Throwback Thursday: Amy Gruber-Burgess

Nov. 18, 2010

Amy Gruber-Burgess (swimming and diving, 2002-05)

Amy Gruber-Burgess is one of the most accomplished swimmers in Kansas history. In 2005, she set a school record in the 200-yard freestyle with a time of 1:47.01 at the Big 12 Championships. She is also in the top three in school history in the 50-yard freestyle, 100-yard freestyle, and the 100-yard butterfly. Gruber-Burgess and three of her teammates set the school record in the 400-yard freestyle relay in 2004 with a time of 3:22.29. Gruber-Burgess received numerous accolades including Newcomer of the Year for the 2001-02 season, Big 12 Swimmer of the Month for November of 2002 and 2004, and NCAA Swimmer of the Week in November of 2004. She also received the Tammy Thomas MVP Award in 2002, 2004, and 2005. Gruber-Burgess was also recognized for her academic excellence receiving the Jayhawk and Big 12 Scholar Athlete honor all four years of her career. Named to the Big 12 Commissioner’s List and the University of Kansas and Kansas Athletics Director’s Honor Roll all four years, she received the KU Senior Female Student-Athlete of the Year honor for the 2004-05 season. Gruber-Burgess is currently residing in Little Rock, Ark., with her husband, where she serves as the head swimming and diving coach at the University of Arkansas-Little Rock.

What stood out most about KU?

The tradition. The tradition of the program and just the dedication and the love that everybody had for it was something that I really noticed and enjoyed.”

What were some of your favorite memories as a student-athlete?

“Of course anything I ever got to do with the team was always a blast. Our conference championships in Olathe were a great memory. Those things always stand out in my mind as highlights. Obviously basketball and football games were always a blast. Being down on Mass Street and just hanging out and getting to know everybody around town was fun.”

What do you miss most about KU?

“I’d say I miss being a part of something that is bigger than you. I miss being able to contribute to not only a team, but an entire athletic department, as well.”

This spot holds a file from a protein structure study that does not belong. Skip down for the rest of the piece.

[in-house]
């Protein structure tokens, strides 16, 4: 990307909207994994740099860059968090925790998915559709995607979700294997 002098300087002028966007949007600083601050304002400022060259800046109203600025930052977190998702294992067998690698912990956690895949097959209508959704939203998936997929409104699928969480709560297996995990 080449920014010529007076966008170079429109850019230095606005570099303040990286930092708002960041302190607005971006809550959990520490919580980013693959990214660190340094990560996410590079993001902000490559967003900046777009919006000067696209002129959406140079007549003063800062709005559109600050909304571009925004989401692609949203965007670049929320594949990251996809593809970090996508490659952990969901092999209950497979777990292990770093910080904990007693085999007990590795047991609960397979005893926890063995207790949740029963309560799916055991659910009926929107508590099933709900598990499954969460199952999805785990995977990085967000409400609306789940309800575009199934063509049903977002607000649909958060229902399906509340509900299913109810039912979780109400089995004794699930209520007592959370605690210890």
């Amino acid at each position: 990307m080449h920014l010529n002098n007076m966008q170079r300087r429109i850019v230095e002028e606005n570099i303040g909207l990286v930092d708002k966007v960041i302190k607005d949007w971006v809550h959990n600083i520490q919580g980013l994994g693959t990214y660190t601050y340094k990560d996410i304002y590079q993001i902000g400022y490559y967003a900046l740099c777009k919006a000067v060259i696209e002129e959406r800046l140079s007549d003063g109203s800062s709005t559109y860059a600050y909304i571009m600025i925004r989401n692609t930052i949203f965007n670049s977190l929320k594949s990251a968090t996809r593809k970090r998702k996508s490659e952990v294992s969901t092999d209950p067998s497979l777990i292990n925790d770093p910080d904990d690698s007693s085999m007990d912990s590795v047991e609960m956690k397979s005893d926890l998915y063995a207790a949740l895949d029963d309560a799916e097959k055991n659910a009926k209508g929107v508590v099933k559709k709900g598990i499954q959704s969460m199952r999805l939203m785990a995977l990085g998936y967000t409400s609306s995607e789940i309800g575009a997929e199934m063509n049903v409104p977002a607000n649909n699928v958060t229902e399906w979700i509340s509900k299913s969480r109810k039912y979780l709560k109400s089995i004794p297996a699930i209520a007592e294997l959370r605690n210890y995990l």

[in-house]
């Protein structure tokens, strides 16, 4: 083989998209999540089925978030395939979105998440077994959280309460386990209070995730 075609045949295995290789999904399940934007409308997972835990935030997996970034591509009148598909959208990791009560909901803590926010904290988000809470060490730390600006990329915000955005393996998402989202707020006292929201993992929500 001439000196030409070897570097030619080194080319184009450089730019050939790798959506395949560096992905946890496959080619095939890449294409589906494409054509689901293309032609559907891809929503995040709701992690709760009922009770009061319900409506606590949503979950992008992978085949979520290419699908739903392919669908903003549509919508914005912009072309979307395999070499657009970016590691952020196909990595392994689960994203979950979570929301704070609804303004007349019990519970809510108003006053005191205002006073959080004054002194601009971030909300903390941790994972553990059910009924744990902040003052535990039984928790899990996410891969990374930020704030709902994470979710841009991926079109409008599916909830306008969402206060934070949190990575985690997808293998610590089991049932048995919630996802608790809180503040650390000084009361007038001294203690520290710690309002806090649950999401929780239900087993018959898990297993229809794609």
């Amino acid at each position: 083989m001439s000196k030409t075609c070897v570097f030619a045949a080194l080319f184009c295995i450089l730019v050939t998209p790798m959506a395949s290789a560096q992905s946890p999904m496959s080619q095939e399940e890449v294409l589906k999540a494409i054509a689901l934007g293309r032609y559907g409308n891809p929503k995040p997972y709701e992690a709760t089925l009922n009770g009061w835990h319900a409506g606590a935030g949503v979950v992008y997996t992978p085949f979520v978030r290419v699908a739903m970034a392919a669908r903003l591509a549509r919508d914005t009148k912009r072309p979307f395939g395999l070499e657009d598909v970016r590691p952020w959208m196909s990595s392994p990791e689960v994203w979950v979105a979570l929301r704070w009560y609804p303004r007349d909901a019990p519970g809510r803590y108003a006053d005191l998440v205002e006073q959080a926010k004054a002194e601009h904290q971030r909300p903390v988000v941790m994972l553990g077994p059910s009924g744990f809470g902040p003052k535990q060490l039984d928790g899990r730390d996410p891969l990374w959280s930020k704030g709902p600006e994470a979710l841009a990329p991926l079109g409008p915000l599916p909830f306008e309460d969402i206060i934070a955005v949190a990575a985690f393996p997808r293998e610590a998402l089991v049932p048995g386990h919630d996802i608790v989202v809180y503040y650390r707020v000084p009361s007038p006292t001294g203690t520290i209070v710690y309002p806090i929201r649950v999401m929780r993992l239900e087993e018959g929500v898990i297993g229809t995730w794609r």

Can you talk a little bit about your life since you graduated?

“I have gotten married. I am currently the head women’s swimming and diving coach at the University of Arkansas-Little Rock. I love coaching. It took me about a year after I graduated to realize how much I missed swimming and being a part of the swimming world. I had a fantastic opportunity to take an assistant position here and I did that for a year, then I got promoted up to the head position.”

What is one thing you knew at the end of your career that you wish you had known going in?

“Probably how much I could have pushed myself. I think that took me a while to figure out. Just knowing how to be determined and how to push my limits is something I wish I had known early on.”

Do you still keep in touch with some of your former teammates?

“Yes I do. Pretty regularly, of course people get busy with their lives and it’s not as regular as you would hope. But, I try to keep in touch as often as I can.”

Was it difficult balancing your athletic career with other aspects of college?

“It was a big challenge. Growing up as a swimmer and a student-athlete, balancing my time was something I kind of had learned growing up, so I was able to handle that. Of course the support they had at KU was unbelievable and that helped out a ton. The academic support and all the resources we had available were really valuable.”

If you could give one piece of advice to someone trying to make it as a student-athlete, what would you tell them?

“I would probably tell them to never give up. You’re going to have your hard days. You’re also going to have your easier days where you feel great, but it’s important to never give up and always push yourself, because you never know when it’s going to be over. I think that is one of the surprising things that I miss most about swimming at the college level. I never realized how much fun it was to push yourself and see what you could do on a daily basis in either practice or competitions.”